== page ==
I have been following this story for a while, fascinating!
Grandfather's ghost story leads to mysterious mass grave
Malvern, Pennsylvania (CNN) -- "This is a mass grave," Bill Watson said as he led the way through the thick Pennsylvania woods in a suburb about 30 miles from Philadelphia.
"Duffy's Cut," as it's now called, is a short walk from a suburban cul-de-sac in Malvern, an affluent town off the fabled Main Line. Twin brothers Bill and Frank Watson believe 57 Irish immigrants met violent deaths there after a cholera epidemic struck in 1832.
They suspect foul play.
"This is a murder mystery from 178 years ago, and it's finally coming to the light of day," Frank Watson said.
The brothers first heard about Duffy's Cut from their grandfather, a railroad worker, who told the ghost story to his family every Thanksgiving. According to local legend, memorialized in a file kept by the Pennsylvania Railroad, a man walking home from a tavern reported seeing blue and green ghosts dancing in the mist on a warm September night in 1909.
"I saw with my own eyes, the ghosts of the Irishmen who died with the cholera a month ago, a-dancing around the big trench where they were buried; it's true, mister, it was awful," the documents quote the unnamed man as saying. "Why, they looked as if they were a kind of green and blue fire and they were a-hopping and bobbing on their graves... I had heard the Irishmen were haunting the place because they were buried without the benefit of clergy."
When Frank inherited the file of his grandfather's old railroad papers, the brothers began to believe the ghost stories were real. They suspected that the files contained clues to the location of a mass grave.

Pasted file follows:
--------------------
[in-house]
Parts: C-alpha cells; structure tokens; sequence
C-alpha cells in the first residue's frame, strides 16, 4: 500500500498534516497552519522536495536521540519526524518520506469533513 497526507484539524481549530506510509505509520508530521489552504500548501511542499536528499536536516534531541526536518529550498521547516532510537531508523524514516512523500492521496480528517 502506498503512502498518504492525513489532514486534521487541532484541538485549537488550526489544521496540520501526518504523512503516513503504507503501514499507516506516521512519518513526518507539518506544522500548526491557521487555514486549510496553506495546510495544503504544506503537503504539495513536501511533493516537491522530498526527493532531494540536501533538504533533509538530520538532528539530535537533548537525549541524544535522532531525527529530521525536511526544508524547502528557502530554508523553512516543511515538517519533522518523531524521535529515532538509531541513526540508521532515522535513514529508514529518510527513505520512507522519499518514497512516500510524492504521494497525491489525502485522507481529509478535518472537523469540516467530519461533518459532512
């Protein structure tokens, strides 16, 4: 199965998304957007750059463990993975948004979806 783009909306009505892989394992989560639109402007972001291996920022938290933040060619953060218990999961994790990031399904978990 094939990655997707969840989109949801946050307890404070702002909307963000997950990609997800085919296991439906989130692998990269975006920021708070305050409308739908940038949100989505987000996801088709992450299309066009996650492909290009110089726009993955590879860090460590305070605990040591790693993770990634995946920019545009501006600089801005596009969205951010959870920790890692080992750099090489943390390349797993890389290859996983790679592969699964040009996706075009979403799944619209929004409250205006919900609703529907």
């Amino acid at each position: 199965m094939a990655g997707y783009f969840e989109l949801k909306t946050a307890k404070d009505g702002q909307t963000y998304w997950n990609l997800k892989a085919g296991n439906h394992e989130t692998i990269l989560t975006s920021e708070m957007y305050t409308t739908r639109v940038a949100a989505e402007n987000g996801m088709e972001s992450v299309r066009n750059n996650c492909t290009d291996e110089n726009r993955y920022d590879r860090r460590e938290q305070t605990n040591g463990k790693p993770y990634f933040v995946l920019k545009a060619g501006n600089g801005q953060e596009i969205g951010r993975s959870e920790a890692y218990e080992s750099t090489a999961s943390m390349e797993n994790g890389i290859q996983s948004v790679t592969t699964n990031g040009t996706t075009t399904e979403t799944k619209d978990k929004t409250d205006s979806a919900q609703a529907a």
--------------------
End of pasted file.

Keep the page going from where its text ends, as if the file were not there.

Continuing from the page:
"One of the pieces of correspondence in this file told us 'X marks the spot,'" said Frank. He added that the document suggested that the men "were buried where they were making the fill, which is the original railroad bridge."
In 2002, the brothers began digging and searching. They found forks and remnants of a shanty and, in 2005, what Bill Watson calls the "Holy Grail" -- a pipe with an Irish flag on it.
They knew they were close, but Bill said they knew they needed "hard science" to get them to the next step.
The science came from Tim Bechtel, a geophysicist, who learned about the project from a colleague at the University of Pennsylvania who had heard the Watson brothers speak. The friend knew Bechtel could provide the missing link in the brothers' excavation efforts.
Bechtel's work included earth scans, which can help detect what's underground without digging or drilling.
By shooting electrical current through the slope, Bechtel said he learned there were "oddball areas" or places where the current wouldn't pass through. "We saw areas in the slope that were very electrically resistant," Bechtel recalled.
This was an initial indicator something might lie beneath the surface. After further digging, Bechtel and the Watsons detected "air bubbles above the coffins," he said.
Bechtel helped pinpoint key areas to dig and on March 20, 2009, Bill Watson said the team made a startling discovery.
"One of my students came running over at about 2 in the afternoon with something that was a clearly discernable human bone," Bechtel said.
It was just the beginning of the many puzzle pieces to surface at Duffy's Cut. The pieces led them to suspect that something other than cholera was responsible for the deaths.
You Can read the entire story HERE